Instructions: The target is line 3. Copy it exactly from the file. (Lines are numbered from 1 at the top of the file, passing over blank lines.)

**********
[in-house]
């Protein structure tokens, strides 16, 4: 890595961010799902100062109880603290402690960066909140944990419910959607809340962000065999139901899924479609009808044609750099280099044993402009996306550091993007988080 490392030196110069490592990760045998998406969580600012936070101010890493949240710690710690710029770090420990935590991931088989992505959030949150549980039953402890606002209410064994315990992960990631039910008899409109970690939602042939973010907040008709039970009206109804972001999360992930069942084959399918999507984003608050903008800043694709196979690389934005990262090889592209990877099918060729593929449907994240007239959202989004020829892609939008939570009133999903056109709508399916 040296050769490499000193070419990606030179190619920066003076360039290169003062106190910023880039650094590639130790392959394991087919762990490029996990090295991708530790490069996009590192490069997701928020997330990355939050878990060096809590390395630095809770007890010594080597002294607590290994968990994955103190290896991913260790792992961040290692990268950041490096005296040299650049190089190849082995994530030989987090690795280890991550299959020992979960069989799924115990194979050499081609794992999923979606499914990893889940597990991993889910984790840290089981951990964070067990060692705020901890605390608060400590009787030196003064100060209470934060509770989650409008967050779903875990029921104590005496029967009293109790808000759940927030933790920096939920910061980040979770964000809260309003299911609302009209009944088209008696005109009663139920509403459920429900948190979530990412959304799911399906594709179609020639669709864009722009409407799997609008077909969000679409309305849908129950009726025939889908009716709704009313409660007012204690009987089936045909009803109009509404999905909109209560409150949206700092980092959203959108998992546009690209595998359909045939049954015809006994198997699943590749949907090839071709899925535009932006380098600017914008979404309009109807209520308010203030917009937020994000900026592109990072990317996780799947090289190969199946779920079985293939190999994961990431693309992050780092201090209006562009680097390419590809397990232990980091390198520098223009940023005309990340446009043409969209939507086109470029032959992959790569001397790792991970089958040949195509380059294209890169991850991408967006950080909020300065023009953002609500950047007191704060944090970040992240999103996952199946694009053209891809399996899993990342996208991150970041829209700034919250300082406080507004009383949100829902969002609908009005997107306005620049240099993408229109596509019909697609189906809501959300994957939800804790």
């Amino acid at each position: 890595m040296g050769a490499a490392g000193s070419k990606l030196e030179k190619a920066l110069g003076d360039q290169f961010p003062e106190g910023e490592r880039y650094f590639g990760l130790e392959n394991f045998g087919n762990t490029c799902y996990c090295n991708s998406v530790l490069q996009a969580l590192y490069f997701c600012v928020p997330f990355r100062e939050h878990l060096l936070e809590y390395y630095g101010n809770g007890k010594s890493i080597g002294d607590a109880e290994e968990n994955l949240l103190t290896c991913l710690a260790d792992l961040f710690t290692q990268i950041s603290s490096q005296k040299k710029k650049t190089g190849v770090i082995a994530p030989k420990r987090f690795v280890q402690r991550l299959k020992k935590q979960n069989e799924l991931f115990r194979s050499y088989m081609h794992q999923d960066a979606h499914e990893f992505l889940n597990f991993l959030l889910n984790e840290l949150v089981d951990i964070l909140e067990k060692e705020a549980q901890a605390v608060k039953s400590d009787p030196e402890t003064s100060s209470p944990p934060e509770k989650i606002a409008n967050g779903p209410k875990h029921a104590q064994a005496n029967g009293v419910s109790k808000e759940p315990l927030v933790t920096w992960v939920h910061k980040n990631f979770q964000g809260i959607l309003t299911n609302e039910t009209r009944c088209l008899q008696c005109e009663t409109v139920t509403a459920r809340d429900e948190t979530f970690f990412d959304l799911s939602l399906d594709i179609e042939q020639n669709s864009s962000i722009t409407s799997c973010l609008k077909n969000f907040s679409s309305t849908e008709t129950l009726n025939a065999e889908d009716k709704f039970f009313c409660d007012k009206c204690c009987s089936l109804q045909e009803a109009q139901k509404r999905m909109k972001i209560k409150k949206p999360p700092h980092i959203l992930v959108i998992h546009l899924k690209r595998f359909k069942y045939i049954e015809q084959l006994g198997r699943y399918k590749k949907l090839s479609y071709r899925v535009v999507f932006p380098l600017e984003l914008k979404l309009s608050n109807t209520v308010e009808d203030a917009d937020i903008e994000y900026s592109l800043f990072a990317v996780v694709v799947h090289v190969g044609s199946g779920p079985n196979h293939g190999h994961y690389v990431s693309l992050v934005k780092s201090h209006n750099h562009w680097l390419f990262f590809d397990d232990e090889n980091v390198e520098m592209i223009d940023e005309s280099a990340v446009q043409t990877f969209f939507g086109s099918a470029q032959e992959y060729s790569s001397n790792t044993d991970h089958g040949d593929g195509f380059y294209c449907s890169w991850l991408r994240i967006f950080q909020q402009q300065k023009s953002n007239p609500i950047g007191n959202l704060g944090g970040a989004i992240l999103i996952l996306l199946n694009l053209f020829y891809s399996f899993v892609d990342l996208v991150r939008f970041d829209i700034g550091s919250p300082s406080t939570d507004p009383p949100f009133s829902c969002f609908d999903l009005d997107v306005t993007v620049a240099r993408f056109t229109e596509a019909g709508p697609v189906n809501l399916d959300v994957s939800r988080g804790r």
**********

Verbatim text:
């Amino acid at each position: 890595m040296g050769a490499a490392g000193s070419k990606l030196e030179k190619a920066l110069g003076d360039q290169f961010p003062e106190g910023e490592r880039y650094f590639g990760l130790e392959n394991f045998g087919n762990t490029c799902y996990c090295n991708s998406v530790l490069q996009a969580l590192y490069f997701c600012v928020p997330f990355r100062e939050h878990l060096l936070e809590y390395y630095g101010n809770g007890k010594s890493i080597g002294d607590a109880e290994e968990n994955l949240l103190t290896c991913l710690a260790d792992l961040f710690t290692q990268i950041s603290s490096q005296k040299k710029k650049t190089g190849v770090i082995a994530p030989k420990r987090f690795v280890q402690r991550l299959k020992k935590q979960n069989e799924l991931f115990r194979s050499y088989m081609h794992q999923d960066a979606h499914e990893f992505l889940n597990f991993l959030l889910n984790e840290l949150v089981d951990i964070l909140e067990k060692e705020a549980q901890a605390v608060k039953s400590d009787p030196e402890t003064s100060s209470p944990p934060e509770k989650i606002a409008n967050g779903p209410k875990h029921a104590q064994a005496n029967g009293v419910s109790k808000e759940p315990l927030v933790t920096w992960v939920h910061k980040n990631f979770q964000g809260i959607l309003t299911n609302e039910t009209r009944c088209l008899q008696c005109e009663t409109v139920t509403a459920r809340d429900e948190t979530f970690f990412d959304l799911s939602l399906d594709i179609e042939q020639n669709s864009s962000i722009t409407s799997c973010l609008k077909n969000f907040s679409s309305t849908e008709t129950l009726n025939a065999e889908d009716k709704f039970f009313c409660d007012k009206c204690c009987s089936l109804q045909e009803a109009q139901k509404r999905m909109k972001i209560k409150k949206p999360p700092h980092i959203l992930v959108i998992h546009l899924k690209r595998f359909k069942y045939i049954e015809q084959l006994g198997r699943y399918k590749k949907l090839s479609y071709r899925v535009v999507f932006p380098l600017e984003l914008k979404l309009s608050n109807t209520v308010e009808d203030a917009d937020i903008e994000y900026s592109l800043f990072a990317v996780v694709v799947h090289v190969g044609s199946g779920p079985n196979h293939g190999h994961y690389v990431s693309l992050v934005k780092s201090h209006n750099h562009w680097l390419f990262f590809d397990d232990e090889n980091v390198e520098m592209i223009d940023e005309s280099a990340v446009q043409t990877f969209f939507g086109s099918a470029q032959e992959y060729s790569s001397n790792t044993d991970h089958g040949d593929g195509f380059y294209c449907s890169w991850l991408r994240i967006f950080q909020q402009q300065k023009s953002n007239p609500i950047g007191n959202l704060g944090g970040a989004i992240l999103i996952l996306l199946n694009l053209f020829y891809s399996f899993v892609d990342l996208v991150r939008f970041d829209i700034g550091s919250p300082s406080t939570d507004p009383p949100f009133s829902c969002f609908d999903l009005d997107v306005t993007v620049a240099r993408f056109t229109e596509a019909g709508p697609v189906n809501l399916d959300v994957s939800r988080g804790r």